I am reading End Of A Dream by Ann Rule...I have read it before and I don't know what it is about this story but I keep reading it over and over again over the years. I was glad to see that Kevin Meyers did go on to be an artist and has sold wonderful wonderful paintings. It just seems such a shame that Scott Surlock could have been anything he wanted, he had it all or seemed that way and he chose to rob banks instead.
Originally Posted by AJane
Not sure if you can still order transcripts through the Oprah show. But try. It's good stuff. Diane was via satellite from jail. Ann Rule was there as well... and she was yelling at Ann, saying she got facts wrong, etc. Sorry Diane, but your daughter named you as the shooter - how much more guilty can you get?!
But Diane, to this day, is still proclaiming her innocence. The two surviving children were adopted by the D.A. and are both doing well, healthwise and emotionally (from the last update I saw on them).
I've loved reading true crime stories for years. As someone else here said, real life drama is so much more fascinating that fiction. Maybe part of that truism is because when a fiction book ends, it ends. If it's a movie, when it ends, it ends. With true crime, we can still follow the story and research it more via the library or internet if we want. We have more information available to us to fill out the characters and story, rather than just a 2-dimensional fictional story.
There really are some great true crime writers out there. And there are some who I feel should be spanked for promising "never before revealed" or "never before published photos" and things like that, and yet when you read their books, those never before photos are just photos of some DA's assistant or something that makes you realize the reason they weren't published before was because they were basically unimportant, lol. :lol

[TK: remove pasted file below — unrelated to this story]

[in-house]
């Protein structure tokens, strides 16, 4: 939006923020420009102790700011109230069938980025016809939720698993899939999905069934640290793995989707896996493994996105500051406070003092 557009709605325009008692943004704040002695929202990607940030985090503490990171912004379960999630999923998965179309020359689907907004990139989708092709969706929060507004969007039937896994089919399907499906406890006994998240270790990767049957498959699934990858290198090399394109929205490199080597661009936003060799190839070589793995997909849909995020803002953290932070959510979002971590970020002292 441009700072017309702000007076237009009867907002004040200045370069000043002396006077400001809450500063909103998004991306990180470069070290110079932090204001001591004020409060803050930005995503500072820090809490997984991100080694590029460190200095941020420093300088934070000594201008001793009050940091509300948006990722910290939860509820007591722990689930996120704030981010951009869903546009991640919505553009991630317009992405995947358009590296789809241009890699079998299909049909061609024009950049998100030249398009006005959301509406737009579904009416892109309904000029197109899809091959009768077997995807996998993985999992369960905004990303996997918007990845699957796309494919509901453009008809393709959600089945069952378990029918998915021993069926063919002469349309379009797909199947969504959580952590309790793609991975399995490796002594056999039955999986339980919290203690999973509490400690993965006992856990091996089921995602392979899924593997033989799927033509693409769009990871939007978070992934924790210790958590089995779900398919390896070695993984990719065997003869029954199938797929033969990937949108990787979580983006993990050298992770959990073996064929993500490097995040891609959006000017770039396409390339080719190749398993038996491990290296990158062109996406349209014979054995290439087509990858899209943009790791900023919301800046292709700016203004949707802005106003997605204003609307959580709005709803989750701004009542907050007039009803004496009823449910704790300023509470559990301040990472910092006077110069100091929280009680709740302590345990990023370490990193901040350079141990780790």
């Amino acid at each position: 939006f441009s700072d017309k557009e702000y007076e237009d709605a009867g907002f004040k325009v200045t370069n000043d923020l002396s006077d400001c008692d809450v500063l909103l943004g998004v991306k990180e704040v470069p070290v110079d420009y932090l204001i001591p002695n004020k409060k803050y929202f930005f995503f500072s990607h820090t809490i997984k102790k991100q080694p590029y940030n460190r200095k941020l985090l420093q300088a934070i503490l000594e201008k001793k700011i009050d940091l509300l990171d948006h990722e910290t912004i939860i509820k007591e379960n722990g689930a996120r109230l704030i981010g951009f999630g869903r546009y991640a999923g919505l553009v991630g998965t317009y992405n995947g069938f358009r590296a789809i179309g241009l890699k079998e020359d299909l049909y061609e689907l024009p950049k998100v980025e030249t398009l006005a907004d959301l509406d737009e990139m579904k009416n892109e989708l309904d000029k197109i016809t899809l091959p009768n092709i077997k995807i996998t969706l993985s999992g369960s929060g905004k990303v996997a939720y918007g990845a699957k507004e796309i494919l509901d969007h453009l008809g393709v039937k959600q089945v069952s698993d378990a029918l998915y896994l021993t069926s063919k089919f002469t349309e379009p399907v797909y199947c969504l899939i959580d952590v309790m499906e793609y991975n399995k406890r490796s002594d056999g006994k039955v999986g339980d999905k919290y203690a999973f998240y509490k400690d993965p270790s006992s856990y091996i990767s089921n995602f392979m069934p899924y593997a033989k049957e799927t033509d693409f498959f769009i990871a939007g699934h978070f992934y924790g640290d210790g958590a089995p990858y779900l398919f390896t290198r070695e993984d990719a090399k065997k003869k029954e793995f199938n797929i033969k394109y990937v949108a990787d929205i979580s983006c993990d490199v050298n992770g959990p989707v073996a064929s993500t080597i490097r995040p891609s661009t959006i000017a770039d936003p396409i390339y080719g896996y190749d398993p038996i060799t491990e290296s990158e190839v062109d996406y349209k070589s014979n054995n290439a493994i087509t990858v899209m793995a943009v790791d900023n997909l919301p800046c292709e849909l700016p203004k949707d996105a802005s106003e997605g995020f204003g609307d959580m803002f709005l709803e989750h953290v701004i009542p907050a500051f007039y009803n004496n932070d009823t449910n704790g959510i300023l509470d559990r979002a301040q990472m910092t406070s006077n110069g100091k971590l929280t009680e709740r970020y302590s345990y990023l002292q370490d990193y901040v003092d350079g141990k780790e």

One of my favorite books ever was The Search For The Green River Killer by Carlton Smith. Ann Rule's book on the Green River killer was very disappointing. And it's fascinating now to see the Green River story coming to a conclusion after so many years.
Carlton Smith has written some other good books too. I was glad to see they finally caught the Green River killer. He's just so ordinary looking - I never would have thought he'd be a killer just by looking at his picture.
Originally Posted by Nemeses
I totally remember seeing that show! It was in the late 1980s. I was making clam chowder for dinner. Good times.
Originally Posted by Gina1116
Anyway, I read a review of Ann Rule's new book on the Green River killer. Wince. The reviewer hated it. Apparently the narrative got weighed down by structural problems.
There were so many victims that Rule couldn't rely on her usual formula, which is to write from the victims' perspective with lots of detail and intimacy. Plus the women were all from similar backgrounds, so there was a sameness to their stories.
On top of that, even though Ridgway is a ghastly criminal, he has a dull personality; he's a gray spot on a gray wall.
Exploring complex, contradictory personalities like Bundy or Downs was a criteria for Rule. She once said she'd never write about Jeffrey Dahmer because, although his crimes were heinous and gruesome, he wasn't interesting.
I think what happened here was that she started writing the book before they caught the killer.
I have finally got around to getting Karla - Pact With The Devil, by Stephen Williams, author of Invisible Darkness (which detailed the Homolka/Bernardo case). I'm only a few chapters in, but to those of you interested in this book (we mentioned it a couple of pages back) be warned, there is a lot of legal minutiae about sentencing practices and such, so if you're looking for lots of salacious details about the rapes and murders that this couple committed, stick with Invisible Darkness.
Although it is VERY well-written - better than Darkness, IMO - Williams apparently made good use of his thesaurus, so you might want to grab a dictionary while you read. A little off-putting is his patting himself on the back for getting Karla to correspond with him, and for obtaining her early psychiatric reports from her (since-deceased) psychiatrist. If you can get past that, and if you are interested in the legal aspects of this case, it's a great read.
Oh Ajane, I'm glad you got a copy of it :teeth
I read one book about the Homolka/Bernardo case. Gosh, they were sooo bizarre! He is obviously a sociopath, but what would prompt her to go along with such awful crimes?
Karla's just as unhinged as Paul, Candor :nod
I have three books on the case; it's one that intrigues me.
Yeah, that fact that she would agree to drug her own little sister so her husband could .... ugh. It boggles the mind. Did any of these books have a psychological profile or diagnosis of her?
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